Children in the Church
By Ellen Mintzmyer
The importance and participation by children in all aspects of our Christian community is treasured by the Diocese of Atlanta and every parish here. We believe that we are all on a faith journey and enrich each other by our presence. Children are full members of the Episcopal Church and since the mid-1970s, it is their baptism, not their age, that authorizes and brings them to the Eucharistic table. In the 1990s the church developed a Children’s Charter which recognized that not only are we called to nurture and minister to children, but we are also to be in mission with them, recognizing and supporting their gifts. So children travel with us, contributing to our spiritual growth, as we nurture and form them.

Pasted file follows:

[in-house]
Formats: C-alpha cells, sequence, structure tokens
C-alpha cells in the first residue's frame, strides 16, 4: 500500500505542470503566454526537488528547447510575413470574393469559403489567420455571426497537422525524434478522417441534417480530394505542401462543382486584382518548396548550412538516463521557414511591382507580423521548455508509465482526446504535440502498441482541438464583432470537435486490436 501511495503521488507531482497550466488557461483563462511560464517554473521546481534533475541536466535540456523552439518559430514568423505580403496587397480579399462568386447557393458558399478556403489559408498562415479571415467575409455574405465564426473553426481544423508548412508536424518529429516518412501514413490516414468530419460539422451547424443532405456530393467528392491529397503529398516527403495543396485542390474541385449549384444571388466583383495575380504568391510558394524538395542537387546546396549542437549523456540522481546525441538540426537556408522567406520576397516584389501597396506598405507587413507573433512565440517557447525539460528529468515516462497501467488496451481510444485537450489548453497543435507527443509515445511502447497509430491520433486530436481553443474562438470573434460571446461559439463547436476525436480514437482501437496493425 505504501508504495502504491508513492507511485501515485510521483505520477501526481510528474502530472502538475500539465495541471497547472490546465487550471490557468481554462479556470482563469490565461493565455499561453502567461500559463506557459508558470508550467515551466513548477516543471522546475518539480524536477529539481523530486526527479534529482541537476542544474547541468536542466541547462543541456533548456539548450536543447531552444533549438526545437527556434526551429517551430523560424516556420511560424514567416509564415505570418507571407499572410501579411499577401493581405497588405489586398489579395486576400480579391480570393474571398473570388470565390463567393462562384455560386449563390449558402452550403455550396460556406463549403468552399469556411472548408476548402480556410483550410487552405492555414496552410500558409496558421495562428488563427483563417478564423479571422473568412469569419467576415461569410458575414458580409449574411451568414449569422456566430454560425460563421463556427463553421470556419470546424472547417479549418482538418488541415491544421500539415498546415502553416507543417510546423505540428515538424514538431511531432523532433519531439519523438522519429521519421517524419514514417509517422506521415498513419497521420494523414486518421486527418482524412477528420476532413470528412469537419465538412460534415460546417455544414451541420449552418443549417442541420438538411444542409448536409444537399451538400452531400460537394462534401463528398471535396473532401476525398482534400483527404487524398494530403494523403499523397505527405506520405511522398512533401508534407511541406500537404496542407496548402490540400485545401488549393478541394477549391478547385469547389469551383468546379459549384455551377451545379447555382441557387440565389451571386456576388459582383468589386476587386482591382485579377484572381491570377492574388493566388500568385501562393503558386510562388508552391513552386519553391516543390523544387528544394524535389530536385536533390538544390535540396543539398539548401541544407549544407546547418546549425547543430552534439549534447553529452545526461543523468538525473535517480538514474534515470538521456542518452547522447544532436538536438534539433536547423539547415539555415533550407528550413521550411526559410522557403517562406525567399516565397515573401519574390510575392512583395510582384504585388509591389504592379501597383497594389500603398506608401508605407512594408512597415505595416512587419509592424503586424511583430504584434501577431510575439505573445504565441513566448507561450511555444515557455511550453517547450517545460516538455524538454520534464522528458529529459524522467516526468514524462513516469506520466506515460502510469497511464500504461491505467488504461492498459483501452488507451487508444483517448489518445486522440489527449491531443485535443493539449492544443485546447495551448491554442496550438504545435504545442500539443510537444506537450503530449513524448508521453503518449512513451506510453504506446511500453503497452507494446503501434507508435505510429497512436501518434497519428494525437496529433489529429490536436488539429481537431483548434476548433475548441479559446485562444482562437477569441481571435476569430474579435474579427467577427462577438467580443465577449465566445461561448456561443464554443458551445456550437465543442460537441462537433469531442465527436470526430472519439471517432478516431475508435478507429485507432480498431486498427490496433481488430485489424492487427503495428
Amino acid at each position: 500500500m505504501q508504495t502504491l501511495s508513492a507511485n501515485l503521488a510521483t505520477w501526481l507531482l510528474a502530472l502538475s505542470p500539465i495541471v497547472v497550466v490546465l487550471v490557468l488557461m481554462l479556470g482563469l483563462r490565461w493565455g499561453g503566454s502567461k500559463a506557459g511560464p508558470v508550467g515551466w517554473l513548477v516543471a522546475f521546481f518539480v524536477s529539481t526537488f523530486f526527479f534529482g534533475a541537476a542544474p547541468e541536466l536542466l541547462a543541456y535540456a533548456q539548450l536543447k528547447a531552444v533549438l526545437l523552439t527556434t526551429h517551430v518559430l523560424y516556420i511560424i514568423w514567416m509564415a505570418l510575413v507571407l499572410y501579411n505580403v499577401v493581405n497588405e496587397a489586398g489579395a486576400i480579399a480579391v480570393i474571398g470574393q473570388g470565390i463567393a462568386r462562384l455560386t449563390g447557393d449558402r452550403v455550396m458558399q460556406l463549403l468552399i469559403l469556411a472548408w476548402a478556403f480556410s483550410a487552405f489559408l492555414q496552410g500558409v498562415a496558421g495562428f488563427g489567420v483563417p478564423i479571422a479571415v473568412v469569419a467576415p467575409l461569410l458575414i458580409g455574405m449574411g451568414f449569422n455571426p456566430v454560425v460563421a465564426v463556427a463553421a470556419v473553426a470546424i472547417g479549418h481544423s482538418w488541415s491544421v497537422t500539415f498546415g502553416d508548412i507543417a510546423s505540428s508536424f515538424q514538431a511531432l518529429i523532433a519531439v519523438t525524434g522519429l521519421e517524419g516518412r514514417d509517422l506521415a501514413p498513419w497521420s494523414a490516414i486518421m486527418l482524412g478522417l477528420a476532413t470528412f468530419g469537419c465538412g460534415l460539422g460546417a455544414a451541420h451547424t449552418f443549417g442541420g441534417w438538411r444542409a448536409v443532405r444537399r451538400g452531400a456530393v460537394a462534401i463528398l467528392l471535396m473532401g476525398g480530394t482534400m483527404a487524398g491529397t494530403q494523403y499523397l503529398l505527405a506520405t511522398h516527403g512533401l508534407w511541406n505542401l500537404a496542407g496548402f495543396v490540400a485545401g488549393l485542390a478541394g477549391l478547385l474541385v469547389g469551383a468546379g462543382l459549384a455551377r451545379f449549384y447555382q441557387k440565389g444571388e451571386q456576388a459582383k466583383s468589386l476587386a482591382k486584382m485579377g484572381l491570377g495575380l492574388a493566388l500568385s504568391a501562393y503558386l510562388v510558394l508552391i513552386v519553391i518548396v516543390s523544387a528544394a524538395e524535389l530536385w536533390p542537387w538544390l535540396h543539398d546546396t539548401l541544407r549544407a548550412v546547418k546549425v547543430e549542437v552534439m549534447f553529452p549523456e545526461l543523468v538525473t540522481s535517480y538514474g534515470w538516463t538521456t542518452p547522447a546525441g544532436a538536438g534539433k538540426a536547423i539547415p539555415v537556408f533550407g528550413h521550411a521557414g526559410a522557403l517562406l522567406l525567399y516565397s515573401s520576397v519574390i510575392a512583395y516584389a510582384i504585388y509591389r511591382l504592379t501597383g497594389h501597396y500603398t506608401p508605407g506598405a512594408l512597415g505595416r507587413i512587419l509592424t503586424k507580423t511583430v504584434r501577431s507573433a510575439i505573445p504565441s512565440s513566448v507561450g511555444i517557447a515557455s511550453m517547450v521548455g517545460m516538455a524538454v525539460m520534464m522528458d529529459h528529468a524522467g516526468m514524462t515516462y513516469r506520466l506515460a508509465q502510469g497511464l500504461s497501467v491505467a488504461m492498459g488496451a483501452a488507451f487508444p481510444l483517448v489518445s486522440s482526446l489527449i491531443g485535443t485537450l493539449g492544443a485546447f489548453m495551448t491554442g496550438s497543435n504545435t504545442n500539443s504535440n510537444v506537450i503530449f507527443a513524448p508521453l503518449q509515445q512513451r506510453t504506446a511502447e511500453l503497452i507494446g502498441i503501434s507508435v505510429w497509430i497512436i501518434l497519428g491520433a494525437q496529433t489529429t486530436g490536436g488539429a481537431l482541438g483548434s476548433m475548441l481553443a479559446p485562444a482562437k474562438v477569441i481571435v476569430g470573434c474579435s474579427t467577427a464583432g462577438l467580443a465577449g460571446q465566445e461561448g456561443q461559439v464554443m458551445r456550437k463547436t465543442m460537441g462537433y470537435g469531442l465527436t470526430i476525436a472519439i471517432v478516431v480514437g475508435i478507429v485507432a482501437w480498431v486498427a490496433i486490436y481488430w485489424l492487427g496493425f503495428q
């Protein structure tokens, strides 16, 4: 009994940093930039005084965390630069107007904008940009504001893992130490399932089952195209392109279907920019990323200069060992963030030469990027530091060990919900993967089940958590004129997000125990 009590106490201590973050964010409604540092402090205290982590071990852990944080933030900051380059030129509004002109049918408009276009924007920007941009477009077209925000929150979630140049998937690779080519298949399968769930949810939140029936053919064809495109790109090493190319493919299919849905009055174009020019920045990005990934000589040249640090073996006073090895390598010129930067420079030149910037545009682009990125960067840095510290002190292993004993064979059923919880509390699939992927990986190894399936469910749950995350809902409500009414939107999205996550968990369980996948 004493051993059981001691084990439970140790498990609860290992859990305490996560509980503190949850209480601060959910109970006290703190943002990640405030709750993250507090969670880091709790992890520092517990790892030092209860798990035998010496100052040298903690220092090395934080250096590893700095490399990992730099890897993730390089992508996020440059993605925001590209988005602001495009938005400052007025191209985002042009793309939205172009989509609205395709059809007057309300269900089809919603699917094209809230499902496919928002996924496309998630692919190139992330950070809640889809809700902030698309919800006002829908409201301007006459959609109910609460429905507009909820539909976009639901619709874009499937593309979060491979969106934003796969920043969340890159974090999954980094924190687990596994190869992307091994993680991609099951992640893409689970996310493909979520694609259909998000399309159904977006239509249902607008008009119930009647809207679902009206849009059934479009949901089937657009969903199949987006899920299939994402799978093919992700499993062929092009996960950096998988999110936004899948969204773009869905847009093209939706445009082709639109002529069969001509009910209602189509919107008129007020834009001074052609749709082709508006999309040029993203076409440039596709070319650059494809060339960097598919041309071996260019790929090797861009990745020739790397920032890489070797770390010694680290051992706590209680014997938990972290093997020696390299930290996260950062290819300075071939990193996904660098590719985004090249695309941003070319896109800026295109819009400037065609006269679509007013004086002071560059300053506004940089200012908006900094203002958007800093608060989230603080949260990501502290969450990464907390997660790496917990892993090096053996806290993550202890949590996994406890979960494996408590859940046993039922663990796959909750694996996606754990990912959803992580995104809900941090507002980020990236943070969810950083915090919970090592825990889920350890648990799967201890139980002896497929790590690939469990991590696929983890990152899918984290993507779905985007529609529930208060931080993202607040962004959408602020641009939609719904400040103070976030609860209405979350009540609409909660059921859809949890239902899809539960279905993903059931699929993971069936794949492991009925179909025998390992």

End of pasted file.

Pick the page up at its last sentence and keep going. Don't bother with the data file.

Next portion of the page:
Children learn by practice, by doing, by playing, even watching. Thus many parishes have embraced new forms of learning as offered in Godly Play, Catechesis of the Good Shepherd and Journey to Adulthood. There children discover their own ways of knowing God, learning the stories of God and Jesus, being welcomed and blessed, as they find expression for faith. All Episcopal curricula will have an emphasis on arts and crafts of all kinds, for as Jerome Berryman, the founder of Godly Play, has proclaimed, “We are closest to the Creator when we are creating.”
In the parish community, children will be able to share their talents in pageants at Christmas or Epiphany and at other special times of the year. They will join the church community in the practices of Holy Week, Easter, Pentecost, Advent and more as over and over, we cycle through the rhythms of the church year.
Each year, they will grow in confidence and faith as again and again, they join with everyone in worship and praise, engage and participate in the sacraments of baptism and eucharist, and join their families to serve others in need and care for the earth. In essence, to keep Jesus’ commandment to “Love God and Love Neighbor.”